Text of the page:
As Paris Fashion week is winding down Elle Decor shows prominent designers as made their debut of heels with exposed hardware.
Exposing structural details has been a trend that has been visited already in outdoor furniture in more subtle ways. Like leaving a trail of breadcrumbs for the consumer to see small details of how either the set was assembled or to give reference that it was an object that was designed and built. Most consumers do not stop to think about HOW their product got there but that the look comfort and functionality of the product fits their needs.
When I first saw this article, I thought back to my favourite pair of boots. I wore those bad boys everyday. Calf high leather boots that had about a one inch high sizeable heel. They were comfortable and extremely functional I could wear them in any weather, running in-between classes or riding on my bike. I wore those boots for so long one day they completely fell apart exposing all of the plastic framing and cardboard that held the leather together.
I still am mortified and intrigued that my boots had so much cardboard in them. Designers like Miuccia Prada and Ricardo Tisci were trying to expose the same type of shock value. As the consumer we do not know how its made and the designers want to make us think about the whole process that brought these shoes to us.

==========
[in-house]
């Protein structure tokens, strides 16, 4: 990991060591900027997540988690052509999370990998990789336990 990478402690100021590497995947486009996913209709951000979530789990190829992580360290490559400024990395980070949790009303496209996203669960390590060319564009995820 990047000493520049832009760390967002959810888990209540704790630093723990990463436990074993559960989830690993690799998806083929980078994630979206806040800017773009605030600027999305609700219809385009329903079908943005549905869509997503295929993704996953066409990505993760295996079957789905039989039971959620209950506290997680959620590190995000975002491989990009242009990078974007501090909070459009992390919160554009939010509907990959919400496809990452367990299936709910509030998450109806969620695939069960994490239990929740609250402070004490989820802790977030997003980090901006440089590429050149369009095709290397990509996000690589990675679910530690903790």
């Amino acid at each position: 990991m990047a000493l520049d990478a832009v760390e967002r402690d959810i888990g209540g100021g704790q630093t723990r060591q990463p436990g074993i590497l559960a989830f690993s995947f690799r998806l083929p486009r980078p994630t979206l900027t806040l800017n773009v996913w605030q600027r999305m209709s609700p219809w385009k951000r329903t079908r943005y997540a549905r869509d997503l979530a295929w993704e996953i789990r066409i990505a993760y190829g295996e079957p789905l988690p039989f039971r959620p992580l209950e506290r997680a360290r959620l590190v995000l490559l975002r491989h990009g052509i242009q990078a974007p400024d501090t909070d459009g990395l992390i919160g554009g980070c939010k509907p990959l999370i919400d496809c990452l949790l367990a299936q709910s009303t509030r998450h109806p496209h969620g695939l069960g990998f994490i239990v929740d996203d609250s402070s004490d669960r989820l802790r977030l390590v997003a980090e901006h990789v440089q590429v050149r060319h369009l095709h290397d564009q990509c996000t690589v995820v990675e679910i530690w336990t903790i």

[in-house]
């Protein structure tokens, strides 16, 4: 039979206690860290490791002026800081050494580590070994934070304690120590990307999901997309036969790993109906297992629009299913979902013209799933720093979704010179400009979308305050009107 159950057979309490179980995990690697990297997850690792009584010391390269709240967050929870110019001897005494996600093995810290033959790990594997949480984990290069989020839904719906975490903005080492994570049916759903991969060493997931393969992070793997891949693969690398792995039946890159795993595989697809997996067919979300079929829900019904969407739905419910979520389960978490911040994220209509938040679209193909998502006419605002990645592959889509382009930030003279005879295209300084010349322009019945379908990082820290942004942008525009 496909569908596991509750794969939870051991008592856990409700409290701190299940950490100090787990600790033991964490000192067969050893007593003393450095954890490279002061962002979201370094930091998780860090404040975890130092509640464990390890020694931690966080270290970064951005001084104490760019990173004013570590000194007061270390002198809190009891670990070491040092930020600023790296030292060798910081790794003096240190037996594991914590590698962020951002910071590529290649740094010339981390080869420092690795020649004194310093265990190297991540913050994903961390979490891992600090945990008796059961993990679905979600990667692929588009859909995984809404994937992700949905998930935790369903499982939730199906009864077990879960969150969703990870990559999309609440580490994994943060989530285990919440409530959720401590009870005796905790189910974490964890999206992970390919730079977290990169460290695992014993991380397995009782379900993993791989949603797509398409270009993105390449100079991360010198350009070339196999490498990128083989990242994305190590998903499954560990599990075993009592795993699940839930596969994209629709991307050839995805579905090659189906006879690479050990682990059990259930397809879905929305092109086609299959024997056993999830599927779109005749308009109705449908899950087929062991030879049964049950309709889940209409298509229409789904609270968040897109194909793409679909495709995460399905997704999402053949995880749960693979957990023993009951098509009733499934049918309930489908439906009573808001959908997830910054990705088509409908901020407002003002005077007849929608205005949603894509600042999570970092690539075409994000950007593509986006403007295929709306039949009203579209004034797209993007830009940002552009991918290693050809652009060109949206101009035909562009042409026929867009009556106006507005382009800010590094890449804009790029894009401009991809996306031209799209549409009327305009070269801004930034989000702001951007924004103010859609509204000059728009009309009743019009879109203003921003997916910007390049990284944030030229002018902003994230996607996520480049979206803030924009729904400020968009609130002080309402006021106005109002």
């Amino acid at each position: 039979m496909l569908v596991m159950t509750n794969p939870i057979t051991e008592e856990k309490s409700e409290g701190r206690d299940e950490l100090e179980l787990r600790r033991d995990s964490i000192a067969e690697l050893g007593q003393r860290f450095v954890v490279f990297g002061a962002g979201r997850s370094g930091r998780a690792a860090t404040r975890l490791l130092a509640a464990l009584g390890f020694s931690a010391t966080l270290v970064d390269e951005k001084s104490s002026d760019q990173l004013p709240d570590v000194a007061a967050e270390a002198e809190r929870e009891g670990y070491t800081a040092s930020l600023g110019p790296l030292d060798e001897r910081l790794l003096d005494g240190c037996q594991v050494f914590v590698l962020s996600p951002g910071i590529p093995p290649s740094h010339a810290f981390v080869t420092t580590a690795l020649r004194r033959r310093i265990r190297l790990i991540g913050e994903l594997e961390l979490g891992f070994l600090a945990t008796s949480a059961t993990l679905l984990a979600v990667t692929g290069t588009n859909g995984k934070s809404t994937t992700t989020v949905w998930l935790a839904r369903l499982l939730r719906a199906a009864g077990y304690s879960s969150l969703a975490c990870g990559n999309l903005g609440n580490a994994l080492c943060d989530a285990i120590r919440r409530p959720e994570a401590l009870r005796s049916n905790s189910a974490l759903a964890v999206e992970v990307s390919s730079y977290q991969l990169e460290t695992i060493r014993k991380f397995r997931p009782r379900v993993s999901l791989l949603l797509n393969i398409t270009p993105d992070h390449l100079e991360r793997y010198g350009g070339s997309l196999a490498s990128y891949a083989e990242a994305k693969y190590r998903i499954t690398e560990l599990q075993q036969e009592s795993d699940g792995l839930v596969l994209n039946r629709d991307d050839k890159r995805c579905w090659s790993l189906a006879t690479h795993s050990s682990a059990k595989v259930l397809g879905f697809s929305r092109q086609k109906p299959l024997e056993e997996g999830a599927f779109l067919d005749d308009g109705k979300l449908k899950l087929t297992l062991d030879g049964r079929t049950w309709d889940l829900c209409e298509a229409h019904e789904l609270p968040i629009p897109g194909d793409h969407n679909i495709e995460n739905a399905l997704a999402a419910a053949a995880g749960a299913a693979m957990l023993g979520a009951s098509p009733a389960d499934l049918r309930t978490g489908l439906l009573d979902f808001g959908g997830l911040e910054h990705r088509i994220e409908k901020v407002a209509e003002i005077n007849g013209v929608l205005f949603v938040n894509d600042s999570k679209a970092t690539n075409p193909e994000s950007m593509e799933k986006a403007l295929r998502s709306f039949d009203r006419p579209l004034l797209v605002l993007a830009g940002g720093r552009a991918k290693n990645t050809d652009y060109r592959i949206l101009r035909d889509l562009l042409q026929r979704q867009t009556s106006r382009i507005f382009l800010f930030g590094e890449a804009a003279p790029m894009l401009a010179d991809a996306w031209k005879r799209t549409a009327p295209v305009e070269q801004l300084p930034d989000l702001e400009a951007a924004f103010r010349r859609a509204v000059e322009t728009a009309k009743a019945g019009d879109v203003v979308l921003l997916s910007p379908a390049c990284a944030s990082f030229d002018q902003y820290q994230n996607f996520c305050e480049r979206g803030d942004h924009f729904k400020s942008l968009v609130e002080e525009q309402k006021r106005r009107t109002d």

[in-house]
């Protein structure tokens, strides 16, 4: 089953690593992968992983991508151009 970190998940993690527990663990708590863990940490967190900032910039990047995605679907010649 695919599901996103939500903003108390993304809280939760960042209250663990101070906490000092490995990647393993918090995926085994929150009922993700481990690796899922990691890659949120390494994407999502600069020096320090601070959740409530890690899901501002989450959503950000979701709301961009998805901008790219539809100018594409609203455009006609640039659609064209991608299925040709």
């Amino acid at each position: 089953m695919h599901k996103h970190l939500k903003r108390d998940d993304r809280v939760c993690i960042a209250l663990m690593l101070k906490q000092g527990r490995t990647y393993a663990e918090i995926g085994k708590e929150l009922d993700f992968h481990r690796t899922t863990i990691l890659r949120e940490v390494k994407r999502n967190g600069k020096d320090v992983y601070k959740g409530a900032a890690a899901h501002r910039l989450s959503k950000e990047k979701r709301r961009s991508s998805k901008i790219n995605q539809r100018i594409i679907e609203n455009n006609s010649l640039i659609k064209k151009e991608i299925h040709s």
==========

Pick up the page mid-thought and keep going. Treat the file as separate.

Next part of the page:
Trends are cyclical. They never disappear- they just continue to evolve. With the shoes the last couple years a heavily adorned heel was the trend – and this year – the designers are stripping it down. Furniture goes through the same ups and downs.
I find it extremely entertaining that Elle Decor named the style of these shoes as Home Depot Chic. It makes sense. Hardware. I doubt that the designers liked that notion at all. But it all comes back to even complicated goods like shoes or furniture is made out of simple parts and pieces that are probably available at places like Home Depot.